The global body tasked with naming geological eras, the International Commission on Stratigraphy, has rejected the proposed Anthropocene epoch, the controversial ‘geological’ epoch in which mankind allegedly dominates natural processes. The international commission has now rejected the proposal and has instead split the Holocene Epoch into three different geological ages, all of which were primarily shaped by natural, not human factors.
Excerpts from The Australian:
Behind the scenes is a smaller story of thwarted ambition over whether or not human impact on the planet should define a new geological age.
The [Hothouse Earth] paper by Steffen and his 15 co-authors, published in Proceedings of the National Academy of Sciences of the United States of America, a leading science journal, was titled “Trajectories of the Earth System in the Anthropocene”. Anthropocene is the name proposed for a new geological epoch defined by human impact on Earth.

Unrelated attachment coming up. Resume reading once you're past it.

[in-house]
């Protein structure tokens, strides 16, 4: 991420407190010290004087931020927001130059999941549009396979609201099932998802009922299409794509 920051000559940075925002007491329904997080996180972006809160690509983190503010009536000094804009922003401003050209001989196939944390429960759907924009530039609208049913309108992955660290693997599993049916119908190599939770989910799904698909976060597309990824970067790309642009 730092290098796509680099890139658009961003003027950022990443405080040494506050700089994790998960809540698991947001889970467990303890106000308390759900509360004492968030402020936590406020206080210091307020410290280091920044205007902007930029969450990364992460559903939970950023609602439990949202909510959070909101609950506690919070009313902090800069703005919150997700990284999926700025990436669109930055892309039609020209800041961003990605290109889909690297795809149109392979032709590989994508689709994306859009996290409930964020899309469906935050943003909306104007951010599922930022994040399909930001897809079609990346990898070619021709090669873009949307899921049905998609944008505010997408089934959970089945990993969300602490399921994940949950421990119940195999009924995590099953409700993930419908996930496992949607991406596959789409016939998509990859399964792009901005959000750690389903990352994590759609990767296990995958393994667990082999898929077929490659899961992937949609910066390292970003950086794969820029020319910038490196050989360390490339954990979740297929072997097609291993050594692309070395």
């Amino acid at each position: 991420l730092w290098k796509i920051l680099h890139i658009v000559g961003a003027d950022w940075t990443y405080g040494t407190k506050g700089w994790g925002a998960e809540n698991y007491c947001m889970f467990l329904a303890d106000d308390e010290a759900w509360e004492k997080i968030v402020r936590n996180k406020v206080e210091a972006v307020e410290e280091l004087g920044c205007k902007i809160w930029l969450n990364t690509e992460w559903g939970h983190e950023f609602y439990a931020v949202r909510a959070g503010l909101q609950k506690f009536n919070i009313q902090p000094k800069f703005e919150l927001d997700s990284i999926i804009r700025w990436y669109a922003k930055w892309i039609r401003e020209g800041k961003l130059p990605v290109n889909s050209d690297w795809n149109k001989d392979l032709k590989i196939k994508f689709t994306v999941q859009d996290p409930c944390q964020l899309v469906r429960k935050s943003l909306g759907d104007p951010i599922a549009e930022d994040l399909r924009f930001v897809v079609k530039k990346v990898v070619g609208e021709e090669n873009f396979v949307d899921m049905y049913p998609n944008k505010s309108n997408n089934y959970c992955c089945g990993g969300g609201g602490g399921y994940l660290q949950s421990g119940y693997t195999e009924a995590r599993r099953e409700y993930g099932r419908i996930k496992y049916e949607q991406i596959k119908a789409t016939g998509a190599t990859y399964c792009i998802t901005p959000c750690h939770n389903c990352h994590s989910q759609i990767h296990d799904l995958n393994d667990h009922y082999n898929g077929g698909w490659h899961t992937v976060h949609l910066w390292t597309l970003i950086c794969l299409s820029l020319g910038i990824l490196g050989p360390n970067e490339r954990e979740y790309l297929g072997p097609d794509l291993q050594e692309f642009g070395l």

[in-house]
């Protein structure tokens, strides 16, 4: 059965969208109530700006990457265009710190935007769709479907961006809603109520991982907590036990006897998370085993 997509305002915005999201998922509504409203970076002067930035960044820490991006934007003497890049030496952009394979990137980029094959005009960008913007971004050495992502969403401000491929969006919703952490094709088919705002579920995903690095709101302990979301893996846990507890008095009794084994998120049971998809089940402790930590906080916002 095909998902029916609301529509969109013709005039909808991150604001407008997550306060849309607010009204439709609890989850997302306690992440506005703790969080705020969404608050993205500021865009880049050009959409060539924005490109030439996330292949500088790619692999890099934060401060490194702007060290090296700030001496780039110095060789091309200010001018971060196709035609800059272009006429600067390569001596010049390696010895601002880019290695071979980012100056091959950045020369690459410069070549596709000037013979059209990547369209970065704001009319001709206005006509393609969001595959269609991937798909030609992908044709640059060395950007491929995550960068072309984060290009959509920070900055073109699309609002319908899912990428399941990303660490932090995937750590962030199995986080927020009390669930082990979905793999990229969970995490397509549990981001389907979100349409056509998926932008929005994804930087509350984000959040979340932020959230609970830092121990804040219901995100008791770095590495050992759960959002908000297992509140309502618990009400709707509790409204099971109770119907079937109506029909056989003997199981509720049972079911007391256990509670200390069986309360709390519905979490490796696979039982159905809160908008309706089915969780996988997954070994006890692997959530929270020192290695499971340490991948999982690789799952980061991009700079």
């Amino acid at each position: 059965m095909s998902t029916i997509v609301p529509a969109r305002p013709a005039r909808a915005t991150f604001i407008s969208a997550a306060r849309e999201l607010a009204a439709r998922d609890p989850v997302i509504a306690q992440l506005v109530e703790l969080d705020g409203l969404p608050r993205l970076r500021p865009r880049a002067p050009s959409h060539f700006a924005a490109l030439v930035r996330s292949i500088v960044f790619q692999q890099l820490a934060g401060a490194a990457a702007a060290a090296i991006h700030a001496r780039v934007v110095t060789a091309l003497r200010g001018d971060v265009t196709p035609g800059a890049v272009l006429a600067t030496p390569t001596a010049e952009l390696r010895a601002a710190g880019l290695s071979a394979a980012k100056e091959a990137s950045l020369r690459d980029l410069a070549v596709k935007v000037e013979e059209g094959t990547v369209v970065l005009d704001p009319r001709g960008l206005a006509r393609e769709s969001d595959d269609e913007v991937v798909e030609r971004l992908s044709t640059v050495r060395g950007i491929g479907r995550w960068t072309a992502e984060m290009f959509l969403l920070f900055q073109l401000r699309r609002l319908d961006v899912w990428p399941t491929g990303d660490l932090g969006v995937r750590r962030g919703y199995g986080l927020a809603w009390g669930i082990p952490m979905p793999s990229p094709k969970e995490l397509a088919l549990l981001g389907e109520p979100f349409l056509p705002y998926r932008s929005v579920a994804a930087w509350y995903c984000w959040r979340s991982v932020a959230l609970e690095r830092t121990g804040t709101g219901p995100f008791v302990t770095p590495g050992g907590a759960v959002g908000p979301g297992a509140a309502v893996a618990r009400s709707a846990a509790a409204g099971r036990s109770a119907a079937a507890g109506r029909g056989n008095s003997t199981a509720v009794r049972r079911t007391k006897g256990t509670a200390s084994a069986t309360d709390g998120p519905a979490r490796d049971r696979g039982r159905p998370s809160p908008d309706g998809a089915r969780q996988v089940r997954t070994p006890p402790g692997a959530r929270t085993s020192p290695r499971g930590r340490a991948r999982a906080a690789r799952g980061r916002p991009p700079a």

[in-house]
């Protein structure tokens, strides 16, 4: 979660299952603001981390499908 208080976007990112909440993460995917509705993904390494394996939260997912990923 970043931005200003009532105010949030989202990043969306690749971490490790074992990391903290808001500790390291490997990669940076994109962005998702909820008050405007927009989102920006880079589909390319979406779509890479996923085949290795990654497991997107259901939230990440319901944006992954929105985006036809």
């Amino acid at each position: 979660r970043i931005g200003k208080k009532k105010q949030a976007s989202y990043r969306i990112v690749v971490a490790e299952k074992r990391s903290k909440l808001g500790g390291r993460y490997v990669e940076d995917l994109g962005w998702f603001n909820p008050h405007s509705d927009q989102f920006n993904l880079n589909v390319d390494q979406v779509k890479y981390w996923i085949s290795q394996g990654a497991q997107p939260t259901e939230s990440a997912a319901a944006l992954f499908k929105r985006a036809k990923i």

All going well, the naming of this new era might have coincided with the release of the paper by Steffen, a member of Australia’s Climate Council. However, the global body tasked with naming geological eras, the International Commission on Stratigraphy, had other ideas. Last month, rather than announce a new Anthropocene Epoch, it declared it would split the Holocene Epoch, in which we have been living for the past 12,000 years, into three ages.
The decision has unleashed rancour, with claims of ethical lapses, scientific misrepresentation and unseemly publicity-seeking among those determined to declare the age of human planetary impact is upon us.
The ICS says we are living in the Meghalayan Epoch, the third of the three new ages that started about 4250 years ago. The epoch is defined by a mega-drought that caused the collapse of a number of civilisations in Egypt, the Middle East, India and China, about 2250 years BCE. The name comes from the northeastern Indian state of Meghalaya where a stalagmite recovered from a cave provided chemical evidence of the drought.
Defining a geological epoch around human impact has become highly politicised and the decision is considered a blow to those pushing hardest for tough action on climate change.
ICS’s decision is clearly a blow to those pushing hardest for tough action on climate change. The decision is something Mark Maslin, Professor of Earth System Science at University College London, says “has profound philosophical, social, economic and political implications”.
Full story here.
h/t to The GWPF which also has the article